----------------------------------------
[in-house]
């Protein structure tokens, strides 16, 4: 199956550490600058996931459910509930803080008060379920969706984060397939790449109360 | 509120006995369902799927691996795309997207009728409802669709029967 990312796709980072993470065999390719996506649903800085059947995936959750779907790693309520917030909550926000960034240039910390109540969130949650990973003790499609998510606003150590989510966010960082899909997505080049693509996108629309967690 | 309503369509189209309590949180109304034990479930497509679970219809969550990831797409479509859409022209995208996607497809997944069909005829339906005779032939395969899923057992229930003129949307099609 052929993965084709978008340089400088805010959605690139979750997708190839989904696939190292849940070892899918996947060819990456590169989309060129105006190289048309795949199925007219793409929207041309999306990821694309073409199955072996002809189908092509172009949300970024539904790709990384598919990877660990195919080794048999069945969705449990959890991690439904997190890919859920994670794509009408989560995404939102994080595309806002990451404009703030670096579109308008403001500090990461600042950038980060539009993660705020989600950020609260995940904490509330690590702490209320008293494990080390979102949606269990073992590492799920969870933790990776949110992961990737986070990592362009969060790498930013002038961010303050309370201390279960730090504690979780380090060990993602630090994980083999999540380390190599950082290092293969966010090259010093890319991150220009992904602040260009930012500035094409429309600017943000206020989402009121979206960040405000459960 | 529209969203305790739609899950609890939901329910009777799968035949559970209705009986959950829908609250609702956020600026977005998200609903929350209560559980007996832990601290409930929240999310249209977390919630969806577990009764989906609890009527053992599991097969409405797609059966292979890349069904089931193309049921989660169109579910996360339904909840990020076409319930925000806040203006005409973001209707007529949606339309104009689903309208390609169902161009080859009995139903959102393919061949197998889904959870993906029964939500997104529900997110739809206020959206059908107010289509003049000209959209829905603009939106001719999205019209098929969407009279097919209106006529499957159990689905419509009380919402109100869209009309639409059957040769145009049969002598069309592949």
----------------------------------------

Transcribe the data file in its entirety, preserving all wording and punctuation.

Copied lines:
[in-house]
């Protein structure tokens, strides 16, 4: 199956550490600058996931459910509930803080008060379920969706984060397939790449109360 | 509120006995369902799927691996795309997207009728409802669709029967 990312796709980072993470065999390719996506649903800085059947995936959750779907790693309520917030909550926000960034240039910390109540969130949650990973003790499609998510606003150590989510966010960082899909997505080049693509996108629309967690 | 309503369509189209309590949180109304034990479930497509679970219809969550990831797409479509859409022209995208996607497809997944069909005829339906005779032939395969899923057992229930003129949307099609 052929993965084709978008340089400088805010959605690139979750997708190839989904696939190292849940070892899918996947060819990456590169989309060129105006190289048309795949199925007219793409929207041309999306990821694309073409199955072996002809189908092509172009949300970024539904790709990384598919990877660990195919080794048999069945969705449990959890991690439904997190890919859920994670794509009408989560995404939102994080595309806002990451404009703030670096579109308008403001500090990461600042950038980060539009993660705020989600950020609260995940904490509330690590702490209320008293494990080390979102949606269990073992590492799920969870933790990776949110992961990737986070990592362009969060790498930013002038961010303050309370201390279960730090504690979780380090060990993602630090994980083999999540380390190599950082290092293969966010090259010093890319991150220009992904602040260009930012500035094409429309600017943000206020989402009121979206960040405000459960 | 529209969203305790739609899950609890939901329910009777799968035949559970209705009986959950829908609250609702956020600026977005998200609903929350209560559980007996832990601290409930929240999310249209977390919630969806577990009764989906609890009527053992599991097969409405797609059966292979890349069904089931193309049921989660169109579910996360339904909840990020076409319930925000806040203006005409973001209707007529949606339309104009689903309208390609169902161009080859009995139903959102393919061949197998889904959870993906029964939500997104529900997110739809206020959206059908107010289509003049000209959209829905603009939106001719999205019209098929969407009279097919209106006529499957159990689905419509009380919402109100869209009309639409059957040769145009049969002598069309592949």